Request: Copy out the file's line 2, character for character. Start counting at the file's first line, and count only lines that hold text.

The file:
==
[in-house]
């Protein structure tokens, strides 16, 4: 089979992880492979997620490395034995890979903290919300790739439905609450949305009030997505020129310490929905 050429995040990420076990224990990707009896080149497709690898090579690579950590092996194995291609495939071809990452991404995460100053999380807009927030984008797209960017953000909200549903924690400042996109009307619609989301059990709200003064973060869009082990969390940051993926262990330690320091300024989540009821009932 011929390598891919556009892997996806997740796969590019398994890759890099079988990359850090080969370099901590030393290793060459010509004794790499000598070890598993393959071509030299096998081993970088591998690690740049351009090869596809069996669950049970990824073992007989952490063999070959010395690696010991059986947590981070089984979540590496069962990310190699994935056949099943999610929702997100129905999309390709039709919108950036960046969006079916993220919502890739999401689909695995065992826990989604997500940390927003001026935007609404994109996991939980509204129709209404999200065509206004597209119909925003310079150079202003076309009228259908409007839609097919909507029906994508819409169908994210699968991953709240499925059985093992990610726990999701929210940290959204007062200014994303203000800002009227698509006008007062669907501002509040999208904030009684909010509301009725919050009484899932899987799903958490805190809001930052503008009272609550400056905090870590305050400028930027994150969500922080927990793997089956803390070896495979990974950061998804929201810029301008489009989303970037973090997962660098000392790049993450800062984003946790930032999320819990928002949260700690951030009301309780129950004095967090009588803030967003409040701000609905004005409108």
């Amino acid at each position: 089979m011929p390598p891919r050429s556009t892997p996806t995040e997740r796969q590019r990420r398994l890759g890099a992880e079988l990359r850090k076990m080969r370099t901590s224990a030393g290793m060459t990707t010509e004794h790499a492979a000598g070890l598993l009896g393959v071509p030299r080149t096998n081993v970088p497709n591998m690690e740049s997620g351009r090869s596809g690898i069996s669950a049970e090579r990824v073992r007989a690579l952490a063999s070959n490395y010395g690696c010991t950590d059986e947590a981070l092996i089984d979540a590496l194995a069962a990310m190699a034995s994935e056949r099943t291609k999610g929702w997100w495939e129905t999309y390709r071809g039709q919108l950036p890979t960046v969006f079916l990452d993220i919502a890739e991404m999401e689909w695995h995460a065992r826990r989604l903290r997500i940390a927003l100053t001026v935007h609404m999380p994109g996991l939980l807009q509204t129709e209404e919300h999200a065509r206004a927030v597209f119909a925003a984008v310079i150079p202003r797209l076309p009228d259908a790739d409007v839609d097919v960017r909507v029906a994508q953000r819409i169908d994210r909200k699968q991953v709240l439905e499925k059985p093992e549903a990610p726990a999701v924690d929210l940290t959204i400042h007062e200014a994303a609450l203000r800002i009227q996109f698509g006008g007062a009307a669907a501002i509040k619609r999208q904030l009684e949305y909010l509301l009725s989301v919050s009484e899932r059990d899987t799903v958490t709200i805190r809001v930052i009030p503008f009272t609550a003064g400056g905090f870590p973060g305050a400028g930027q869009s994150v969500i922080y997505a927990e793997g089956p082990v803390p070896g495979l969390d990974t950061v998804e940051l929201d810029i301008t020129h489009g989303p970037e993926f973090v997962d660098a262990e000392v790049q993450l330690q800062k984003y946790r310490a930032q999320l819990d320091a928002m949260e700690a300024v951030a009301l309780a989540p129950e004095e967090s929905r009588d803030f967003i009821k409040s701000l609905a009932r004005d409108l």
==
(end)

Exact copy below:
């Protein structure tokens, strides 16, 4: 089979992880492979997620490395034995890979903290919300790739439905609450949305009030997505020129310490929905 050429995040990420076990224990990707009896080149497709690898090579690579950590092996194995291609495939071809990452991404995460100053999380807009927030984008797209960017953000909200549903924690400042996109009307619609989301059990709200003064973060869009082990969390940051993926262990330690320091300024989540009821009932 011929390598891919556009892997996806997740796969590019398994890759890099079988990359850090080969370099901590030393290793060459010509004794790499000598070890598993393959071509030299096998081993970088591998690690740049351009090869596809069996669950049970990824073992007989952490063999070959010395690696010991059986947590981070089984979540590496069962990310190699994935056949099943999610929702997100129905999309390709039709919108950036960046969006079916993220919502890739999401689909695995065992826990989604997500940390927003001026935007609404994109996991939980509204129709209404999200065509206004597209119909925003310079150079202003076309009228259908409007839609097919909507029906994508819409169908994210699968991953709240499925059985093992990610726990999701929210940290959204007062200014994303203000800002009227698509006008007062669907501002509040999208904030009684909010509301009725919050009484899932899987799903958490805190809001930052503008009272609550400056905090870590305050400028930027994150969500922080927990793997089956803390070896495979990974950061998804929201810029301008489009989303970037973090997962660098000392790049993450800062984003946790930032999320819990928002949260700690951030009301309780129950004095967090009588803030967003409040701000609905004005409108």